Opera is not only “the Temple of
pleasure “, it is also, and above all, the Temple of art and of a particular art which speaks to the eyes, to the ears, to the heart and to the passions; that is to say, which brings into play all the richness of human organization. This exuberance of sensations must occur in a favorable environment and this abundance of impressions which springs from lyrical drama must be further supplemented by the impression of abundance which springs from architecture. ”

An architectural equivalent of lyrical art



ter must prepare, accompany, complete their pleasure. The building must be in unison; it must constitute an equivalent, in the order of architecture, of what lyrical art is in that of the spectacle.
In fact, this dreamlike universe that the spectator is looking for is as much in the Palais Garnier itself as in the rite it shelters. The Palais Garnier is a stone opera, a waking dream in architecture, just like opera (lyrical art) is a waking dream in music. This monument is the answer to a question posed to any civilization: how to make that man from time to time has the illusion that his dreams are fulfilled, so that he can bear the rest of the time that they are not. ? Lyrical art of all time has brought the most ambitious spectacle ever imagined by men – before cinema, at least – and Charles Garnier has added a monument that remains the most factually and the most fascinating theater of opera never built.
It started on January 5, 1875. Without discussion, that evening, the new building took center stage. Reading the press of the time, the gala was above all the triumph of the monument and its architect, Charles Garnier

In Le Nouvel Opéra de Paris, published in 1878, just three years after the monument was inaugurated, Charles Garnier tells, explains and comments at length. Under his pen, sometimes humorous, sometimes snowman, are linked small and big stories of thirteen years of work, technical explanations and reflections on his profession. He says what he would have liked to do and what he could have done. In one sentence, he expresses, always simply, without emphasis or pedantry, the guiding idea of ​​his work: opera is a rich art – a synthesis of the arts – and the place in which men come to taste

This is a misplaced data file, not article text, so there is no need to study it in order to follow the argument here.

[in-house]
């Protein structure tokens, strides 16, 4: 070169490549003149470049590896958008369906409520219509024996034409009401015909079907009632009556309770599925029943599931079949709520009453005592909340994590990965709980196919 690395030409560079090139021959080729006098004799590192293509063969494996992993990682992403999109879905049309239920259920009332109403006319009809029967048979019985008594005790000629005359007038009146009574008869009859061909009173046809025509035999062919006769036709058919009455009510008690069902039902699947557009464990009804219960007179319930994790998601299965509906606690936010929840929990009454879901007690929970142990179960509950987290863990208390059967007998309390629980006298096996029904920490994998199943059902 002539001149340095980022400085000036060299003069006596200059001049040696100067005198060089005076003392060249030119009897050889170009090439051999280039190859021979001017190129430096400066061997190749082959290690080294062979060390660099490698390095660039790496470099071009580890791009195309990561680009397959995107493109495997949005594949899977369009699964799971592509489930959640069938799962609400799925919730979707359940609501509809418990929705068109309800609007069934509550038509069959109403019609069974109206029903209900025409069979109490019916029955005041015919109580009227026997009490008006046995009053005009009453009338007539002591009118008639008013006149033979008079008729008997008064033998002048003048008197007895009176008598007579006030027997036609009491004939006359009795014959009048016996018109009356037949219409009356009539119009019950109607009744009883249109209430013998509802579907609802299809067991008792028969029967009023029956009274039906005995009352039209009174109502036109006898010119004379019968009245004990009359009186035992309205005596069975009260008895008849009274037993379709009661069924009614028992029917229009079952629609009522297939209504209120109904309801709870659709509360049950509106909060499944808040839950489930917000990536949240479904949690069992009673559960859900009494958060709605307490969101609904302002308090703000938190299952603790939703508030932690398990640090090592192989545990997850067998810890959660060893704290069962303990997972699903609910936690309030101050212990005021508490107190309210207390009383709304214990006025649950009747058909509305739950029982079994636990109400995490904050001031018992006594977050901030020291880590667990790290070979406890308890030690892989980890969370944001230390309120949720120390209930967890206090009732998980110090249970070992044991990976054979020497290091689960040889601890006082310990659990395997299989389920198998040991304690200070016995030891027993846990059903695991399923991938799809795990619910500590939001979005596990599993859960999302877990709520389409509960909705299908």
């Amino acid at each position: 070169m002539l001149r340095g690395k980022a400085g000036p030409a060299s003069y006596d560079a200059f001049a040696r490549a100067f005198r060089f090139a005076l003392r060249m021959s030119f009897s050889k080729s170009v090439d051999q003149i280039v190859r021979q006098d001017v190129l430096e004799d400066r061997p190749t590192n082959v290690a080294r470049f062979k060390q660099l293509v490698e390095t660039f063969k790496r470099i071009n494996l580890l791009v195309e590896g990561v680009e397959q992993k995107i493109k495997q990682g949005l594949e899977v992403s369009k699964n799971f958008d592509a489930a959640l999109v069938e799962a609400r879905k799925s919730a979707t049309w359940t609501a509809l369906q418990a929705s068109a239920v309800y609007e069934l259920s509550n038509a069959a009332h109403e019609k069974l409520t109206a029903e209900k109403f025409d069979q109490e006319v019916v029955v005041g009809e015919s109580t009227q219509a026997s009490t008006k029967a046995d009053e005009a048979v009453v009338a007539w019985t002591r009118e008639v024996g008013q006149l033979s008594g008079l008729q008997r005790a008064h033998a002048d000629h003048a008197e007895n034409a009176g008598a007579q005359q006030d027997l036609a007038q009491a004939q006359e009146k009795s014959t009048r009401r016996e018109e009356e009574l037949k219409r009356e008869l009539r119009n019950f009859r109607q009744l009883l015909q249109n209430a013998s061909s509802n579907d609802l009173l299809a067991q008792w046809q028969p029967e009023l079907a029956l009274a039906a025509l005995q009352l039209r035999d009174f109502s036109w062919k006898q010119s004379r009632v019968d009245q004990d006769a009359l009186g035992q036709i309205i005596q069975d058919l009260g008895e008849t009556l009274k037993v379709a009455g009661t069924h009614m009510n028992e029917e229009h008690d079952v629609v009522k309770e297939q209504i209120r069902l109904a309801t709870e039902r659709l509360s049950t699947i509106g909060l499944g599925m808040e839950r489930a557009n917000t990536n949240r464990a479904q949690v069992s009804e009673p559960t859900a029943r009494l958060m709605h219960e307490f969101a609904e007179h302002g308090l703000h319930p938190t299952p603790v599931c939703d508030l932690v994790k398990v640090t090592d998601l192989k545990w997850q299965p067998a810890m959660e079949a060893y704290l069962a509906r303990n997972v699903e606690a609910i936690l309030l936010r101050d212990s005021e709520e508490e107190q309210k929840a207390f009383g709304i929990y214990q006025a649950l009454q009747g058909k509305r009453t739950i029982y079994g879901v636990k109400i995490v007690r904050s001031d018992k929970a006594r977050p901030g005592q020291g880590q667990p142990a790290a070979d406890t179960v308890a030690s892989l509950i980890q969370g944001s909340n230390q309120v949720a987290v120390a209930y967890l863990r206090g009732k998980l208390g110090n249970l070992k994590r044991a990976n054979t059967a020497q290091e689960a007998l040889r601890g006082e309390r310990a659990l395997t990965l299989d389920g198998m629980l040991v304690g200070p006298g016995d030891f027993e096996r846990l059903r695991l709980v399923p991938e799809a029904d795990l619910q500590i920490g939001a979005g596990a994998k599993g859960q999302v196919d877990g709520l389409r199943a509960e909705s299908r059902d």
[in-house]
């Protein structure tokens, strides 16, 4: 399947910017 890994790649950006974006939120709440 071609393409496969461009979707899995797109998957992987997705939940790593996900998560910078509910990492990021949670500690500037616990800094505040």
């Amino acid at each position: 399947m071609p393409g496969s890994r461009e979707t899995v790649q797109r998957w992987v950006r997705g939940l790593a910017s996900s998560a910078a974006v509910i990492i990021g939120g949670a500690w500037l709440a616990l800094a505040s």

between the world of the stage and that of the spectators; with him, the stage and the room tend to meet, to merge – in the unreal, of course. Our architect realized this – without knowing it? – Wagner’s guiding idea when he was writing Das Kunstwerk der Zukunft (The Work of Art of the Future), published in 1849: for the young composer, the theater of the future “was to carry out even in his architecture the unity of all, artists and spectators, and abolish the differences between stage and hall, between drama and life; everything had to be one, like the total work of art “. Meanwhile, as on many points, Wagner had evolved, reducing his ambitions. But the young Wagner’s dream, Charles Garnier found it by simply meditating on the nature of the opera; he realized it by building a spectacle palace just like it.

An artistic synthesis through architecture

To build this temple capable of both welcoming and equaling Art par excellence, this temple of total art which